A Computer-Derived Protocol to Aid in the Diagnosis of Emergency Room Patients with Acute Chest Pain

Lee Goldman, Robert Jarret, Geoffrey Priest, John D'Avella, Mark Millard, Richard Kayne, David Coleman, Stephen Shell, Jeffrey Stem, Daniel Wallace Rahn, Robert Schoen, Carl Schoenberger, James Touloukian, Dana Brock, Vincent DiCola, Mark Cullen, Donald Furman, Lee Katz, Kenneth Dobular, Charles KowalWilliam Levy, Paula McFadden, Eric Conn, Florence Comite, Clifford Berken, Steven Brody, Joseph Craft, Mark Goldgeier, Jeffrey Hymes, Rex Mahnensmith, Richard Maunder, Ronald Vender, Adrienne Bentman, Paula Bockenstadt, James Breeling, John Clark, Marc Colb, Douglas Dawley, Susan Day, Andrew Eisenhauer, David Fox, James Garland, David Ginsburg, Bruce Given, David Golan, James Kirshenbaum, Ronald Koenig, Gordon Kritzer, Theodore Krontiris, Thomas Lee, Dennis Loh, Vincent Picozzi, Martha Radford, Robb Nicholson Celeste, Neal Rosen, Jamie Rosoff, Janet Seltzer, Sandra Skettino, Julia Smith, Julian Solway, Richard Stead, James Stoller, Elizabeth Tarn, Ralph Wallerstein, Ronald White, Richard Wright, Marc Weinberg, Monica Weisberg, Richard Olshen, E. Francis Cook, R. Kent Sargent, G. A. Lamas, Charles Dennis, Clyde Wilson, Lawrence Deckelbaum, Harvey Fineberg, Robert Stiratelli

Research output: Contribution to journalArticlepeer-review

54 Scopus citations


To determine whether data available to physicians in the emergency room can accurately identify which patients with acute chest pain are having myocardial infarctions, we analyzed 482 patients at one hospital. Using recursive partitioning analysis, we constructed a decision protocol in the format of a simple flow chart to identify infarction on the basis of nine clinical factors. In prospective testing on 468 other patients at a second hospital, the protocol performed as well as the physicians. Moreover, an integration of the protocol with the physicians' judgments resulted in a classification system that preserved sensitivity for detecting infarctions, significantly improved the specificity (from 67 per cent to 77 per cent, P<0.01) and positive predictive value (from 34 per cent to 42 per cent, P = 0.016) of admission to an intensive-care area. The protocol identified a subgroup of 107 patients among whom only 5 per cent had infarctions and for whom admission to non-intensive-care areas might be appropriate. This decision protocol warrants further wide-scale prospective testing but is not ready for routine clinical use. (N Engl J Med. 1982; 307:588–96.) CHEST pain is part of the symptom complex of about two thirds of patients admitted to a hospital with acute myocardial infarctions,1 but the identification of patients whose chest pain represents acute myocardial infarction is among the most difficult problems in clinical medicine. Because of fear of the consequences of missing patients at high risk, emergency room physicians are encouraged to admit patients to “rule out myocardial infarction” if the diagnosis is uncertain. Although this practice increases the number of admissions of patients who do have acute myocardial infarction, it has led to a situation in which as few as.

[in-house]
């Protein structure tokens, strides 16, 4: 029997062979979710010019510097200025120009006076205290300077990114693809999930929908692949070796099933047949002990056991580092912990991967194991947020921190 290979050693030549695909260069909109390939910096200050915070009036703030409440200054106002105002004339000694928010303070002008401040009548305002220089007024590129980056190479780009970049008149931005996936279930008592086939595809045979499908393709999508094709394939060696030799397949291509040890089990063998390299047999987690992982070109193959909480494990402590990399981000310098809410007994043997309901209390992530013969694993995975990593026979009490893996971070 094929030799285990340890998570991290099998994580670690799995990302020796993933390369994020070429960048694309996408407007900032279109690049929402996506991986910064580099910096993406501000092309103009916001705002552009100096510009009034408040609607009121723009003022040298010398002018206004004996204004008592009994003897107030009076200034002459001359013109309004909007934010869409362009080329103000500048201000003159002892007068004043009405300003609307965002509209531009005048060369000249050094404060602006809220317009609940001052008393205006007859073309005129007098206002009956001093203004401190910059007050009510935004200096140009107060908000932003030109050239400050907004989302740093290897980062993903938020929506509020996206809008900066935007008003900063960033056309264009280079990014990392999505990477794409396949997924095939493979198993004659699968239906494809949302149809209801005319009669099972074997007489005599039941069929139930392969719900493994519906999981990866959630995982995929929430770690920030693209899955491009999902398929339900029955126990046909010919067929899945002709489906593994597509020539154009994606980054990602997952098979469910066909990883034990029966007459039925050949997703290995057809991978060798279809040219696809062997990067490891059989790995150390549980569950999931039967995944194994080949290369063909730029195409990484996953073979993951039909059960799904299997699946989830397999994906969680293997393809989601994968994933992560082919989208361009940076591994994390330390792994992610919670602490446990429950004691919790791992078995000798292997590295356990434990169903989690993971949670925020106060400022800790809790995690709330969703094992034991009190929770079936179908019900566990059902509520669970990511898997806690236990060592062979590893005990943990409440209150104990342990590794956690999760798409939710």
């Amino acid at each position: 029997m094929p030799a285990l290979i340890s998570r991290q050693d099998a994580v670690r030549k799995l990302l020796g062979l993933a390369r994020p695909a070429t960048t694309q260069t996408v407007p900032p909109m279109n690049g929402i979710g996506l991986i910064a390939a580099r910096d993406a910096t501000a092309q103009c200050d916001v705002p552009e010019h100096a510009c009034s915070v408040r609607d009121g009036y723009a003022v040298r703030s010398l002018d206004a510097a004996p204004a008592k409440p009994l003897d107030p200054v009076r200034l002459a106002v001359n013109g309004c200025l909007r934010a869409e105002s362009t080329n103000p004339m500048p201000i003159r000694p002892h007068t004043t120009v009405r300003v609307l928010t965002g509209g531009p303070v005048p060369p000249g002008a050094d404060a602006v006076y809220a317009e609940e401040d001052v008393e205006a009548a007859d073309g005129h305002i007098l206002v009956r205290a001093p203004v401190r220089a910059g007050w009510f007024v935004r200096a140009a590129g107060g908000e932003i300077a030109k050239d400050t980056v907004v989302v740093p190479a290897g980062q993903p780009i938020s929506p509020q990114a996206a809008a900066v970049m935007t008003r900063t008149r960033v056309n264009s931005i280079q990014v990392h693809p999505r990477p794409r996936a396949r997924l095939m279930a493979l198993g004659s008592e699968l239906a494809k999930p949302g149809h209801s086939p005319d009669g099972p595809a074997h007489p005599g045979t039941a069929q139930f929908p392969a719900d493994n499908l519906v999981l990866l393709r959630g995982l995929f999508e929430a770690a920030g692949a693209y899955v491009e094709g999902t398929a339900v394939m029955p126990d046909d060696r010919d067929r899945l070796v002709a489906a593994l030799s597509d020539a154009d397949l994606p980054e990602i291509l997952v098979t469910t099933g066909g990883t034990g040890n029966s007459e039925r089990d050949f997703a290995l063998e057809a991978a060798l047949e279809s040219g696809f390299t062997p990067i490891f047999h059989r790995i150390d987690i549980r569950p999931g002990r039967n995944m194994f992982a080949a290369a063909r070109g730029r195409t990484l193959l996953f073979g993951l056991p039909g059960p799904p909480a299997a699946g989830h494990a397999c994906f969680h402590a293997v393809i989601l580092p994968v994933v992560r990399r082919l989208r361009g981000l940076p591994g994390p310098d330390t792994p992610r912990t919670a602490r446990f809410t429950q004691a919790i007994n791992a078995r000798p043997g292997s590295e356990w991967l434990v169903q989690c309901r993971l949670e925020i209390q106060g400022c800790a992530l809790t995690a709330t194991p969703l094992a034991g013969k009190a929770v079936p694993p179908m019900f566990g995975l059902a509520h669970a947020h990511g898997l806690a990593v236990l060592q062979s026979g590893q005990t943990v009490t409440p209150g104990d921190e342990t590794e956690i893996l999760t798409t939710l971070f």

Original languageEnglish (US)
Pages (from-to)588-596
Number of pages9
JournalNew England Journal of Medicine
Issue number10
StatePublished - Sep 2 1982

ASJC Scopus subject areas

  • Medicine(all)


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